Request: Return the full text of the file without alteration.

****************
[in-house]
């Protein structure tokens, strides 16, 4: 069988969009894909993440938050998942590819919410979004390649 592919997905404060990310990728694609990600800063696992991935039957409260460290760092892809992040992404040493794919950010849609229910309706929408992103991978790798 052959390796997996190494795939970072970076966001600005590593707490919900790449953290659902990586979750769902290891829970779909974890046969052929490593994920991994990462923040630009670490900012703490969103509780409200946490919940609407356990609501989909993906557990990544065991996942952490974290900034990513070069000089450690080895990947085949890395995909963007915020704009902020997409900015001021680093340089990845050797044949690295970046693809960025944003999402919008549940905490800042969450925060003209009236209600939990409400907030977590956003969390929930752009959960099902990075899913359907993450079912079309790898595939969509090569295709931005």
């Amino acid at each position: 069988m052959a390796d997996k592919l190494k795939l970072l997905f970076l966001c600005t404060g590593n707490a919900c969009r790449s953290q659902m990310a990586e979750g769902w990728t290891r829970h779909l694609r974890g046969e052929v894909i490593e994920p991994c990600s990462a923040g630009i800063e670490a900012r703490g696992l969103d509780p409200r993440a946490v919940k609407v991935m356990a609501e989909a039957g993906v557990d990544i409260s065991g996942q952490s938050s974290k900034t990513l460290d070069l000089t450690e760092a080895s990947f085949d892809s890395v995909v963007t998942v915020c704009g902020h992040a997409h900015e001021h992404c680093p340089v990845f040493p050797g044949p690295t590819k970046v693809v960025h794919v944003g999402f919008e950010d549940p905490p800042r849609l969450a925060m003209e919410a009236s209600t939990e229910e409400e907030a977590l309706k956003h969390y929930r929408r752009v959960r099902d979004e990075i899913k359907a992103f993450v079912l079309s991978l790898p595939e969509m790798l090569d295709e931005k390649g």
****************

[in-house]
């Protein structure tokens, strides 16, 4: 069988969009894909993440938050998942590819919410979004390649 592919997905404060990310990728694609990600800063696992991935039957409260460290760092892809992040992404040493794919950010849609229910309706929408992103991978790798 052959390796997996190494795939970072970076966001600005590593707490919900790449953290659902990586979750769902290891829970779909974890046969052929490593994920991994990462923040630009670490900012703490969103509780409200946490919940609407356990609501989909993906557990990544065991996942952490974290900034990513070069000089450690080895990947085949890395995909963007915020704009902020997409900015001021680093340089990845050797044949690295970046693809960025944003999402919008549940905490800042969450925060003209009236209600939990409400907030977590956003969390929930752009959960099902990075899913359907993450079912079309790898595939969509090569295709931005």
């Amino acid at each position: 069988m052959a390796d997996k592919l190494k795939l970072l997905f970076l966001c600005t404060g590593n707490a919900c969009r790449s953290q659902m990310a990586e979750g769902w990728t290891r829970h779909l694609r974890g046969e052929v894909i490593e994920p991994c990600s990462a923040g630009i800063e670490a900012r703490g696992l969103d509780p409200r993440a946490v919940k609407v991935m356990a609501e989909a039957g993906v557990d990544i409260s065991g996942q952490s938050s974290k900034t990513l460290d070069l000089t450690e760092a080895s990947f085949d892809s890395v995909v963007t998942v915020c704009g902020h992040a997409h900015e001021h992404c680093p340089v990845f040493p050797g044949p690295t590819k970046v693809v960025h794919v944003g999402f919008e950010d549940p905490p800042r849609l969450a925060m003209e919410a009236s209600t939990e229910e409400e907030a977590l309706k956003h969390y929930r929408r752009v959960r099902d979004e990075i899913k359907a992103f993450v079912l079309s991978l790898p595939e969509m790798l090569d295709e931005k390649g």